I’ve found that before you can get others to be receptive to your opinions or ideas you first must be responsive to theirs. To put your ideas forward you must be willing to step back.

I call this technique The Wyoming Two-Step. I’m originally from Wyoming and the concept has two steps, so it seemed like a novel name to me.

The two critical steps of The Wyoming Two-Step are, first ACKNOWLEDGE and then INFORM.

Whenever anyone shares an idea or has an issue with you, first express awareness of the other person’s opinion, idea or perspective. Accept the fact that his or her opinion is valid, the idea has merit, and their perspective is accurate to them.

State up front where you agree with their opinion or idea. Certainly some of their points must be reasonable and valid. Identify the mutual ground first. Restate the other person’s salient points before expressing your personal views.

Once you’ve acknowledged the legitimacy of the other person’s concerns you will be in a better position to inform them of your stance.

There are several very important things you need to understand when you inform others of your views. In order for another person to be receptive to your ideas or opinions they obviously need to know what your position is. But, more important, before they can commit to your view they must fully understand WHY you perceive things the way you do. Provide the background information that led to the formulation of your unique perspective. Before others can see things as you see them they need to know what you know and discover how and why you know it.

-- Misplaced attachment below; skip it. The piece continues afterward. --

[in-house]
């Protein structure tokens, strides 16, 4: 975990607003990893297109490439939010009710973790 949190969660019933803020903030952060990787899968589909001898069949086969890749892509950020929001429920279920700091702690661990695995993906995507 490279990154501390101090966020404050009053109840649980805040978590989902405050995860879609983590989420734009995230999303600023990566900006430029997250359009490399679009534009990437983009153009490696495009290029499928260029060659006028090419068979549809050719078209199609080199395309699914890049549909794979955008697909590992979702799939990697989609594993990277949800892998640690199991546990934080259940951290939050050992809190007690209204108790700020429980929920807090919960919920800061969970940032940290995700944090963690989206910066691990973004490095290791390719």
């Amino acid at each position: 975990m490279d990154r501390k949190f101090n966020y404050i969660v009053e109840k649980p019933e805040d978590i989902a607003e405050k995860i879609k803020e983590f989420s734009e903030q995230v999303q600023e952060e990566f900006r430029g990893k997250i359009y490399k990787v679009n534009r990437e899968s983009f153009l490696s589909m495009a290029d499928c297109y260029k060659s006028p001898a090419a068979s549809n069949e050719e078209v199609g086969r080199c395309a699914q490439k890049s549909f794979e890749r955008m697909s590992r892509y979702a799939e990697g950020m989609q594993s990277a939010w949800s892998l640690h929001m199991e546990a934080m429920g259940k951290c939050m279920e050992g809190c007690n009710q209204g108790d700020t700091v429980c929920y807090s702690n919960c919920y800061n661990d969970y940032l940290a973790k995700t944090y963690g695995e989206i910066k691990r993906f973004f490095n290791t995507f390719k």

They also need to know why they should accept your position. To sway people to your position you need to state the positive results that will be achieved by accepting your view. Help them buy-in to your position by stating the results they can expect if they do what you want.

After the whats, whys, and results have been stated, you should check to see if they accept and/or understand of your position. You may not always get people to accept your perspective. The best you may be able to do is get them to understand your position or idea. Sometimes people can’t agree but the issue still can be resolved if both parties understand each other.

Employees and teenagers don’t always accept what their boss or parents tell them. Arguments ensue when there are conflicting points of view. But there is no need to butt heads. As issues arise merely step back. Acknowledge the other person’s perspective. State where you are in agreement and rephrase those points to emphasize your mutual understanding.

When you have accepted, or at least understood, the other person’s view they will be more inclined to hear you out as you inform them about your perspective. This mutual give and take — stepping back and stepping forward — creates an atmosphere of listening and open communication. It leads to better understanding and a greater chance of real acceptance and real commitment to your ideas.

It may take some practice, but eventually you will master the Wyoming Two-Step. Once you do, you and others will be dancing to the same tune.

The Wyoming Two-Step:


Express awareness of the other person’s opinion, idea or perspective.

State where you are in agreement

Restate the valid points of the other person’s opinion, idea or perspective.


State your own opinion, idea or perspective. Be sure to explain both what and WHY.

State the results the other person can expect from accepting your opinion, idea or perspective.